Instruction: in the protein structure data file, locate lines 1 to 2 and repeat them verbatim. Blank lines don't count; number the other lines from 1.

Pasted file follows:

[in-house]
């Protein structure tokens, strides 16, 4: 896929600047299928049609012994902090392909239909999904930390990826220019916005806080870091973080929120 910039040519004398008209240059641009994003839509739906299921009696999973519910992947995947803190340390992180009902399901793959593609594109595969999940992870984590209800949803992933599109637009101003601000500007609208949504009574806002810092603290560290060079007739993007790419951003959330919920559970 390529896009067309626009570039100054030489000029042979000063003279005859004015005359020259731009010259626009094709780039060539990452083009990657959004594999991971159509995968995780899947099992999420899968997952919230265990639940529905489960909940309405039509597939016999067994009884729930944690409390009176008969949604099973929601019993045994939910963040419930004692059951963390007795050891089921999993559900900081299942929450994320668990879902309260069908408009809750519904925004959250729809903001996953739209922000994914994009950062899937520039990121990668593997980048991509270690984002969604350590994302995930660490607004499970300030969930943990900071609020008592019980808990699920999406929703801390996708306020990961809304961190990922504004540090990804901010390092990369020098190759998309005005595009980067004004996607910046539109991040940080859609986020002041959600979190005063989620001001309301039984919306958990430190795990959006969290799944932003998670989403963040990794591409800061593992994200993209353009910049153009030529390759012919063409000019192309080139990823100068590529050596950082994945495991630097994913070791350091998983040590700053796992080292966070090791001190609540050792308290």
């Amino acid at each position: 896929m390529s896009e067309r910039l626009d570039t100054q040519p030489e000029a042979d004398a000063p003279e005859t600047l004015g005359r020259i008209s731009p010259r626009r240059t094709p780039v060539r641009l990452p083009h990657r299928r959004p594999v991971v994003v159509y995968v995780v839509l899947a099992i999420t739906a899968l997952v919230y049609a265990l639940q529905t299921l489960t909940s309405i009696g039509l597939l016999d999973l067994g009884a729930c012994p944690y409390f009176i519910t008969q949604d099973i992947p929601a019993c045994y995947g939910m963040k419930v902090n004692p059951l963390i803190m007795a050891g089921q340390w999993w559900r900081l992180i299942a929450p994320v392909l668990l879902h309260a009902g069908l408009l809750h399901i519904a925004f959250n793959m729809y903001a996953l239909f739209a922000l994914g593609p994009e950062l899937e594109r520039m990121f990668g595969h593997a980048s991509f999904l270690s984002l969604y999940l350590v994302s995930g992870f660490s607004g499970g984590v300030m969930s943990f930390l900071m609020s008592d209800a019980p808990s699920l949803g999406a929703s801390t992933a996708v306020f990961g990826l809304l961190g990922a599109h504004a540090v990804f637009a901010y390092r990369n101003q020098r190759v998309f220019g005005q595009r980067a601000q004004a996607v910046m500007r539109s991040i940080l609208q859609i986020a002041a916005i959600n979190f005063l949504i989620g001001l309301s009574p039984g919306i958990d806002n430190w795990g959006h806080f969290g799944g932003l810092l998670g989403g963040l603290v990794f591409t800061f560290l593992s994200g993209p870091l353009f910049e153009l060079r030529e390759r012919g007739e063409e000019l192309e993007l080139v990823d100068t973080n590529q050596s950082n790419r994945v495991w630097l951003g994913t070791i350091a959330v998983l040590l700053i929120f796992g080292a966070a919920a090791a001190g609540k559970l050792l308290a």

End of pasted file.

[in-house]
């Protein structure tokens, strides 16, 4: 896929600047299928049609012994902090392909239909999904930390990826220019916005806080870091973080929120 910039040519004398008209240059641009994003839509739906299921009696999973519910992947995947803190340390992180009902399901793959593609594109595969999940992870984590209800949803992933599109637009101003601000500007609208949504009574806002810092603290560290060079007739993007790419951003959330919920559970 390529896009067309626009570039100054030489000029042979000063003279005859004015005359020259731009010259626009094709780039060539990452083009990657959004594999991971159509995968995780899947099992999420899968997952919230265990639940529905489960909940309405039509597939016999067994009884729930944690409390009176008969949604099973929601019993045994939910963040419930004692059951963390007795050891089921999993559900900081299942929450994320668990879902309260069908408009809750519904925004959250729809903001996953739209922000994914994009950062899937520039990121990668593997980048991509270690984002969604350590994302995930660490607004499970300030969930943990900071609020008592019980808990699920999406929703801390996708306020990961809304961190990922504004540090990804901010390092990369020098190759998309005005595009980067004004996607910046539109991040940080859609986020002041959600979190005063989620001001309301039984919306958990430190795990959006969290799944932003998670989403963040990794591409800061593992994200993209353009910049153009030529390759012919063409000019192309080139990823100068590529050596950082994945495991630097994913070791350091998983040590700053796992080292966070090791001190609540050792308290």